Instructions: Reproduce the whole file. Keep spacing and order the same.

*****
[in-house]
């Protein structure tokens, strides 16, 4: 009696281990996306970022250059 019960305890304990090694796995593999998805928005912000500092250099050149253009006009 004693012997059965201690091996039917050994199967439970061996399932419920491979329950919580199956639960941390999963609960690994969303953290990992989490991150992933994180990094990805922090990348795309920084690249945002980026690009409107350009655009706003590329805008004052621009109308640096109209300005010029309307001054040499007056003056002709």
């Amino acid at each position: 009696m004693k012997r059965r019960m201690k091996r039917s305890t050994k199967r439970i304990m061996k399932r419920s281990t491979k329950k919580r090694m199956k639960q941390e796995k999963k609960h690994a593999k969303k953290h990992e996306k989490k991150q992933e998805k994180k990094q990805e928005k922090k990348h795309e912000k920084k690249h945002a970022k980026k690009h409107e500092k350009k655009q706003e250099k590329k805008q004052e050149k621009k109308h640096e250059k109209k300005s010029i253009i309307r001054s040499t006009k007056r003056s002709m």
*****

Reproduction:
[in-house]
């Protein structure tokens, strides 16, 4: 009696281990996306970022250059 019960305890304990090694796995593999998805928005912000500092250099050149253009006009 004693012997059965201690091996039917050994199967439970061996399932419920491979329950919580199956639960941390999963609960690994969303953290990992989490991150992933994180990094990805922090990348795309920084690249945002980026690009409107350009655009706003590329805008004052621009109308640096109209300005010029309307001054040499007056003056002709």
């Amino acid at each position: 009696m004693k012997r059965r019960m201690k091996r039917s305890t050994k199967r439970i304990m061996k399932r419920s281990t491979k329950k919580r090694m199956k639960q941390e796995k999963k609960h690994a593999k969303k953290h990992e996306k989490k991150q992933e998805k994180k990094q990805e928005k922090k990348h795309e912000k920084k690249h945002a970022k980026k690009h409107e500092k350009k655009q706003e250099k590329k805008q004052e050149k621009k109308h640096e250059k109209k300005s010029i253009i309307r001054s040499t006009k007056r003056s002709m």